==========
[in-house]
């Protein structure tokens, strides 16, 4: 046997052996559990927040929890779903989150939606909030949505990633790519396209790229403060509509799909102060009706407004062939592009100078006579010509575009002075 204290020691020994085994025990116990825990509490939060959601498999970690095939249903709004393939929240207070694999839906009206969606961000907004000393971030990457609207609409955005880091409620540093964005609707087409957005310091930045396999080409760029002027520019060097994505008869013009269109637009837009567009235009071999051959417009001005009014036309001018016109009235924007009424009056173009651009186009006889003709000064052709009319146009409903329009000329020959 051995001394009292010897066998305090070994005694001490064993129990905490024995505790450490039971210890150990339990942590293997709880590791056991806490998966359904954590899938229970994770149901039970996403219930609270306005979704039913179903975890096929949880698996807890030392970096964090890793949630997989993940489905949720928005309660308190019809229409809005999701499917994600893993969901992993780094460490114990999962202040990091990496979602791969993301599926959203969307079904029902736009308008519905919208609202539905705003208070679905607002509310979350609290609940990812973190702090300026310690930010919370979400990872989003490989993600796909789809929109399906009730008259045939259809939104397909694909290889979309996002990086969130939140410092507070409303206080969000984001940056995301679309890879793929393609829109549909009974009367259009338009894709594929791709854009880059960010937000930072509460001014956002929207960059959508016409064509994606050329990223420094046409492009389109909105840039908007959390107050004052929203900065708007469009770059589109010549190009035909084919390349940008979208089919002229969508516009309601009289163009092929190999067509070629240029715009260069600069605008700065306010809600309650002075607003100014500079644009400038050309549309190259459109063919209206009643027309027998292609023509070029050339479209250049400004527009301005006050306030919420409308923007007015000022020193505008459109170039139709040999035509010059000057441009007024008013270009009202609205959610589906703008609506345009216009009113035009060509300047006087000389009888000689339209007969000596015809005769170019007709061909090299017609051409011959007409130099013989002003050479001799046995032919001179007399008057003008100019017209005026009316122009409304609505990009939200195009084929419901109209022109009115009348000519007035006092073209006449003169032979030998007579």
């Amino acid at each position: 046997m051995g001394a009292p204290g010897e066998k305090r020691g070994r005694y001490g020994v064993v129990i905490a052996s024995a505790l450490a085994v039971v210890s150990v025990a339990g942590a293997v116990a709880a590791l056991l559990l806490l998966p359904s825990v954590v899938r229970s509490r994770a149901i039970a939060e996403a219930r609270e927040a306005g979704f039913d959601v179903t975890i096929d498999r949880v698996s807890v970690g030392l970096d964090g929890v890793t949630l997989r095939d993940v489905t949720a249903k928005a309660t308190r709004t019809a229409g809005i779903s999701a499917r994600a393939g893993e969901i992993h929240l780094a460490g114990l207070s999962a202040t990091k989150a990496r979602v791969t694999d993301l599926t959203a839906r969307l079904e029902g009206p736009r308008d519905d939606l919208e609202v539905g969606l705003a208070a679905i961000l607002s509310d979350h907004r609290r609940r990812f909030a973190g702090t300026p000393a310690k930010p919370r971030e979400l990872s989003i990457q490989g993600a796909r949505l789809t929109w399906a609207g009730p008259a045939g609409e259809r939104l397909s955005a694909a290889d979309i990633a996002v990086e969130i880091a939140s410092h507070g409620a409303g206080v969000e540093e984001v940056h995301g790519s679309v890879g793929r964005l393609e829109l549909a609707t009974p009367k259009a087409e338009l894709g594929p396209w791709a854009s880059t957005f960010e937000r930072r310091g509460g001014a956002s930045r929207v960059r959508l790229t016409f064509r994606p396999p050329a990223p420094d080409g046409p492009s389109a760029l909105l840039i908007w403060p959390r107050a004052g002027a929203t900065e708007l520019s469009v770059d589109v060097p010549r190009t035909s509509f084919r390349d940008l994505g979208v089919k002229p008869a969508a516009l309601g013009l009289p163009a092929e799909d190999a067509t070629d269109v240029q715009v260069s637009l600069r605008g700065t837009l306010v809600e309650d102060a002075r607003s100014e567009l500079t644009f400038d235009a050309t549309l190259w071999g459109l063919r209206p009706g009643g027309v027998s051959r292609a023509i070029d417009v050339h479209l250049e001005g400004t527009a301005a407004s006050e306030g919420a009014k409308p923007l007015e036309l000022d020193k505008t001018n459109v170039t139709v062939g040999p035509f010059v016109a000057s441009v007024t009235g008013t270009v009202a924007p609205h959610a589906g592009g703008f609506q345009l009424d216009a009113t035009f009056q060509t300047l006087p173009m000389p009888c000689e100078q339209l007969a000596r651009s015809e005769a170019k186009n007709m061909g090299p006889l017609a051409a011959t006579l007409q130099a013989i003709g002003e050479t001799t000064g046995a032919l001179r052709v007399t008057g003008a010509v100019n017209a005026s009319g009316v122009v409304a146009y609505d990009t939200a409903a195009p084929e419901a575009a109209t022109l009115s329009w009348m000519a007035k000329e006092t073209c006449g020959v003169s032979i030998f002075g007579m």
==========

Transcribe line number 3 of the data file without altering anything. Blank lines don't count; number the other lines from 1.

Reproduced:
């Amino acid at each position: 046997m051995g001394a009292p204290g010897e066998k305090r020691g070994r005694y001490g020994v064993v129990i905490a052996s024995a505790l450490a085994v039971v210890s150990v025990a339990g942590a293997v116990a709880a590791l056991l559990l806490l998966p359904s825990v954590v899938r229970s509490r994770a149901i039970a939060e996403a219930r609270e927040a306005g979704f039913d959601v179903t975890i096929d498999r949880v698996s807890v970690g030392l970096d964090g929890v890793t949630l997989r095939d993940v489905t949720a249903k928005a309660t308190r709004t019809a229409g809005i779903s999701a499917r994600a393939g893993e969901i992993h929240l780094a460490g114990l207070s999962a202040t990091k989150a990496r979602v791969t694999d993301l599926t959203a839906r969307l079904e029902g009206p736009r308008d519905d939606l919208e609202v539905g969606l705003a208070a679905i961000l607002s509310d979350h907004r609290r609940r990812f909030a973190g702090t300026p000393a310690k930010p919370r971030e979400l990872s989003i990457q490989g993600a796909r949505l789809t929109w399906a609207g009730p008259a045939g609409e259809r939104l397909s955005a694909a290889d979309i990633a996002v990086e969130i880091a939140s410092h507070g409620a409303g206080v969000e540093e984001v940056h995301g790519s679309v890879g793929r964005l393609e829109l549909a609707t009974p009367k259009a087409e338009l894709g594929p396209w791709a854009s880059t957005f960010e937000r930072r310091g509460g001014a956002s930045r929207v960059r959508l790229t016409f064509r994606p396999p050329a990223p420094d080409g046409p492009s389109a760029l909105l840039i908007w403060p959390r107050a004052g002027a929203t900065e708007l520019s469009v770059d589109v060097p010549r190009t035909s509509f084919r390349d940008l994505g979208v089919k002229p008869a969508a516009l309601g013009l009289p163009a092929e799909d190999a067509t070629d269109v240029q715009v260069s637009l600069r605008g700065t837009l306010v809600e309650d102060a002075r607003s100014e567009l500079t644009f400038d235009a050309t549309l190259w071999g459109l063919r209206p009706g009643g027309v027998s051959r292609a023509i070029d417009v050339h479209l250049e001005g400004t527009a301005a407004s006050e306030g919420a009014k409308p923007l007015e036309l000022d020193k505008t001018n459109v170039t139709v062939g040999p035509f010059v016109a000057s441009v007024t009235g008013t270009v009202a924007p609205h959610a589906g592009g703008f609506q345009l009424d216009a009113t035009f009056q060509t300047l006087p173009m000389p009888c000689e100078q339209l007969a000596r651009s015809e005769a170019k186009n007709m061909g090299p006889l017609a051409a011959t006579l007409q130099a013989i003709g002003e050479t001799t000064g046995a032919l001179r052709v007399t008057g003008a010509v100019n017209a005026s009319g009316v122009v409304a146009y609505d990009t939200a409903a195009p084929e419901a575009a109209t022109l009115s329009w009348m000519a007035k000329e006092t073209c006449g020959v003169s032979i030998f002075g007579m």